15. Ilan Goldfajn & Rodrigo O. Valdes, 1997. "Capital Flows and the Twin Crises; The Role of Liquidity," IMF Working Papers 97/87, .
  16. Roberto Rigobon, 1999. "On the Measurement of the International Propagation of Shocks," NBER Working Papers 7354, National Bureau of Economic Research, Inc.
  17. Reinhart, Carmen & Kaminsky, Graciela, 1998. "On crises, contagion, and confusion," MPRA Paper 13709, University Library of Munich, Germany.
  18. Van Rijckeghem, Caroline & Weder, Beatrice, 2001. "Sources of contagion: is it finance or trade?," Journal of International Economics, Elsevier, vol. 54(2), pages 293-308, August.
Full references (including those not matched with items on IDEAS)

This item is not listed on Wikipedia, on a reading list or among the top items on IDEAS.

When requesting a correction, please mention this item's handle: RePEc:imf:imfwpa:00/55. See general information about how to correct material in RePEc.

For technical questions regarding this item, or to correct its authors, title, abstract, bibliographic or download information, contact: (Jim Beardow)

or (Hassan Zaidi)

If you have authored this item and are not yet registered with RePEc, we encourage you to do it here. This allows to link your profile to this item. It also allows you to accept potential citations to this item that we are uncertain about.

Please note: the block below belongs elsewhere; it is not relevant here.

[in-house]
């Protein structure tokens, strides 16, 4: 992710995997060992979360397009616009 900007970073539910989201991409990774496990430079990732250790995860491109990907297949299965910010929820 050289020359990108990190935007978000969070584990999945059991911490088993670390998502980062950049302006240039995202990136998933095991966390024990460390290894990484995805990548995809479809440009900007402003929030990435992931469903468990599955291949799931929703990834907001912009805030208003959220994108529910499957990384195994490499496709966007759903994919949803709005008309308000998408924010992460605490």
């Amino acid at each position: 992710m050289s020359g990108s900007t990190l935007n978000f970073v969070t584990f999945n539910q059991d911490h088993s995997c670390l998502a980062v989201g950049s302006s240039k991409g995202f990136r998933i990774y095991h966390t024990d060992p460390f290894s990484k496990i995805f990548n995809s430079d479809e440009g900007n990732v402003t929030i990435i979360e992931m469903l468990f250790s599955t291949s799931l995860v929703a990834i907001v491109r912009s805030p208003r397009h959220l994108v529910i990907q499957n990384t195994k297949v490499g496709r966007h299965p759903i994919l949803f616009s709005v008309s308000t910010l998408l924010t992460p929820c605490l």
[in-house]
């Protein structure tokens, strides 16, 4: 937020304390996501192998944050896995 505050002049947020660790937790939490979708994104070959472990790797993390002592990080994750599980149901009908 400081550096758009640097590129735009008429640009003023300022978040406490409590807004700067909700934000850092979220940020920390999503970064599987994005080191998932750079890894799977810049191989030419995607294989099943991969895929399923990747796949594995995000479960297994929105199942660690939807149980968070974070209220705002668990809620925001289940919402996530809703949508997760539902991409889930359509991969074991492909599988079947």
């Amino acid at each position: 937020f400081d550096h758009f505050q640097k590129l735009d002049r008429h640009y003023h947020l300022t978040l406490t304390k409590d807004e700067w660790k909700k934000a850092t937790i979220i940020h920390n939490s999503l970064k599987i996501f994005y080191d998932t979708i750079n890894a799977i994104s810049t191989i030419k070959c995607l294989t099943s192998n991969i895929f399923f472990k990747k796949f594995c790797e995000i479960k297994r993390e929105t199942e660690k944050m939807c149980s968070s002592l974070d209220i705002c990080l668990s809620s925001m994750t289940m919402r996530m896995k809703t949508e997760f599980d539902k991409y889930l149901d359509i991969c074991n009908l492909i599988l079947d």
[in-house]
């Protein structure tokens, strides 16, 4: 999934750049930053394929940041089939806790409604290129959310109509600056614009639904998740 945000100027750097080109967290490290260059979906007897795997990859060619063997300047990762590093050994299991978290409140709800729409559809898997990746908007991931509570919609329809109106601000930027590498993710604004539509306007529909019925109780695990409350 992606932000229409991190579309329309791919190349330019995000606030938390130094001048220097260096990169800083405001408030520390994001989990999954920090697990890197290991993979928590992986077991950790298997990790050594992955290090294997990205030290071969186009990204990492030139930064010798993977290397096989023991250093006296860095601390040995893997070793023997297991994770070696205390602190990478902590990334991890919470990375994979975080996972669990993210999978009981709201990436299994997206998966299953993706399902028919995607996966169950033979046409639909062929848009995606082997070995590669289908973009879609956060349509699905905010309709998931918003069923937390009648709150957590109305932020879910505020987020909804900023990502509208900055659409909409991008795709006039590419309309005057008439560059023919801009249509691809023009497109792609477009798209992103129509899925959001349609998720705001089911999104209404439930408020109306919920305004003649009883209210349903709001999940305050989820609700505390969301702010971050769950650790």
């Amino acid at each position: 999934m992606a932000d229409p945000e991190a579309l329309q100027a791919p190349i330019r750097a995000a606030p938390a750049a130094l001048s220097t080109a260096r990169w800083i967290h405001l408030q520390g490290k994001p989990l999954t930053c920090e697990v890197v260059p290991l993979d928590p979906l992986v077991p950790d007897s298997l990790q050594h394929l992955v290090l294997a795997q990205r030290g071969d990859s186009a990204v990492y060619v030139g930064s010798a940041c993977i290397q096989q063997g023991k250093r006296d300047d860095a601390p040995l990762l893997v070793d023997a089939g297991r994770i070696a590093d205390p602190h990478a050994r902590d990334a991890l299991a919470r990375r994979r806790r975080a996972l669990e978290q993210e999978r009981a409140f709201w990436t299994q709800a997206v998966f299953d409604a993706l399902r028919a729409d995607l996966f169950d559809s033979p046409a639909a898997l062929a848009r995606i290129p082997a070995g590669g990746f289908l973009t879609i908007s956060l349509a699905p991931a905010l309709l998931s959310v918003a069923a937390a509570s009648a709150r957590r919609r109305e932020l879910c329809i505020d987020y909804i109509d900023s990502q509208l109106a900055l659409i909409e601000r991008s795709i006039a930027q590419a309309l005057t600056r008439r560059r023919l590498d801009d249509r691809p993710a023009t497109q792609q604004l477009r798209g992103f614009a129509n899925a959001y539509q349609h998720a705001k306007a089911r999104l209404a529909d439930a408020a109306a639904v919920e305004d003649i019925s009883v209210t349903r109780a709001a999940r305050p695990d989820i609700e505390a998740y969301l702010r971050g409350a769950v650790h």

If references are entirely missing, you can add them using this form.

If the full references list an item that is present in RePEc, but the system did not link to it, you can help with this form.

If you know of missing items citing this one, you can help us creating those links by adding the relevant references in the same way as above, for each refering item. If you are a registered author of this item, you may also want to check the "citations" tab in your profile, as there may be some citations waiting for confirmation.

Please note that corrections may take a couple of weeks to filter through the various RePEc services.

This information is provided to you by IDEAS at the Research Division of the Federal Reserve Bank of St. Louis using RePEc data.